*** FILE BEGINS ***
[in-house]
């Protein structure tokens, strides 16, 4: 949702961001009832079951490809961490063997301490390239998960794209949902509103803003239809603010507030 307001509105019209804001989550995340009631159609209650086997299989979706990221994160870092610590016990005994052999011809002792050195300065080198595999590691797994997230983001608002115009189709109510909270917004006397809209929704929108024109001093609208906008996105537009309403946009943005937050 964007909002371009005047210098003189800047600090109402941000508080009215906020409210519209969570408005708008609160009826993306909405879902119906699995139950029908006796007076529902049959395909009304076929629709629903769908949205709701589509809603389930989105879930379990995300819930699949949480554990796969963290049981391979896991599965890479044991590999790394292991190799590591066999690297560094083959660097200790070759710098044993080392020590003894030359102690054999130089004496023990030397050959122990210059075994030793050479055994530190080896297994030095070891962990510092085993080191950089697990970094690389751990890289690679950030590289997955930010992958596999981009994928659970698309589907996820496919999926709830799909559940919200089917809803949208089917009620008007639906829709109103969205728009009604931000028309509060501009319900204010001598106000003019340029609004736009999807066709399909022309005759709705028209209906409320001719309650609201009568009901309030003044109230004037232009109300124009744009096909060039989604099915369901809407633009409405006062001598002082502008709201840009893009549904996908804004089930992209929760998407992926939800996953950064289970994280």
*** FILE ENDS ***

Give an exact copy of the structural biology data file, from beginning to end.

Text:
[in-house]
């Protein structure tokens, strides 16, 4: 949702961001009832079951490809961490063997301490390239998960794209949902509103803003239809603010507030 307001509105019209804001989550995340009631159609209650086997299989979706990221994160870092610590016990005994052999011809002792050195300065080198595999590691797994997230983001608002115009189709109510909270917004006397809209929704929108024109001093609208906008996105537009309403946009943005937050 964007909002371009005047210098003189800047600090109402941000508080009215906020409210519209969570408005708008609160009826993306909405879902119906699995139950029908006796007076529902049959395909009304076929629709629903769908949205709701589509809603389930989105879930379990995300819930699949949480554990796969963290049981391979896991599965890479044991590999790394292991190799590591066999690297560094083959660097200790070759710098044993080392020590003894030359102690054999130089004496023990030397050959122990210059075994030793050479055994530190080896297994030095070891962990510092085993080191950089697990970094690389751990890289690679950030590289997955930010992958596999981009994928659970698309589907996820496919999926709830799909559940919200089917809803949208089917009620008007639906829709109103969205728009009604931000028309509060501009319900204010001598106000003019340029609004736009999807066709399909022309005759709705028209209906409320001719309650609201009568009901309030003044109230004037232009109300124009744009096909060039989604099915369901809407633009409405006062001598002082502008709201840009893009549904996908804004089930992209929760998407992926939800996953950064289970994280």